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Some of the UK's leading high street names have been revealing their retail figures for the Christmas period so far this week, and though high street sales have been affected by the credit crunch, e-commerce is still a growth area for these companies.

Today, Next and Debenhams both reported a drop in their like-for-like sales for the period up to and including Christmas, and both reported a rise in online revenues.

For Next, its retail sales were down 3% from July to December, but Next Directory, its combined internet and mail order arm, increased sales in this period by 1.1%. 

The success of Debenhams online was clearer from its interim statement; like-for-like sales for the 18 weeks up to January 3 were down by 3.5%, but online sales rose over the year. Year to date visitors numbers and sales on its website grew by 39.2% and 37.4% respectively, despite the website crashing during its pre-Xmas sale.

Yesterday, John Lewis reported that sales were flat in the five weeks to January, but didn't mention a separate figure for online, though it did have its busiest ever hour online as its sale began on Christmas Eve. The company's web sales were looking promising before Christmas though.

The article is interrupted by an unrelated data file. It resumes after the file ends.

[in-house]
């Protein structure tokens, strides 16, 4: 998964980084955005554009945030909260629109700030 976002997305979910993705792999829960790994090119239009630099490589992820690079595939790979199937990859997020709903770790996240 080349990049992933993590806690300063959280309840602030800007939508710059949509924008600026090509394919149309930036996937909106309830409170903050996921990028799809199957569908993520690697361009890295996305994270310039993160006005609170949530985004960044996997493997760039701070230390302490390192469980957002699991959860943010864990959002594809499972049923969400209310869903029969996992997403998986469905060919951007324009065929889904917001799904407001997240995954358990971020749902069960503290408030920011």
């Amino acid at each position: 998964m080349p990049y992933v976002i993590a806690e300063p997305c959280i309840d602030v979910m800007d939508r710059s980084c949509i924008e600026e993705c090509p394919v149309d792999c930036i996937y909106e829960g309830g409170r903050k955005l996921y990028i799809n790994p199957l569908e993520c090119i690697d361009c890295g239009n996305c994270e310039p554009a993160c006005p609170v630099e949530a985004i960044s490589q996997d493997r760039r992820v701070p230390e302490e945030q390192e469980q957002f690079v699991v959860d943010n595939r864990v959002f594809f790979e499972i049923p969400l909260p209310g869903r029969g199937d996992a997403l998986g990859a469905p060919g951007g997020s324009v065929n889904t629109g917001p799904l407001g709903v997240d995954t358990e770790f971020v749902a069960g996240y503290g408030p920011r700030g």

One definite online success story was pure-play etailer Play.com, which reported a 24% increase in like-for-like sales over the Christmas period.

Graham Charlton

Published 6 January, 2009 by Graham Charlton

Graham Charlton is the former Editor-in-Chief at Econsultancy. Follow him on Twitter or connect via Linkedin or Google+

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Philip Wilkinson

Makes a lot of sense really.  People want more convenience in when they shop and also come online to get better deals, prices, and research their choices more thoroughly.  Doesn't meet people want to buy less - just have a slightly different behaviour.

over 7 years ago

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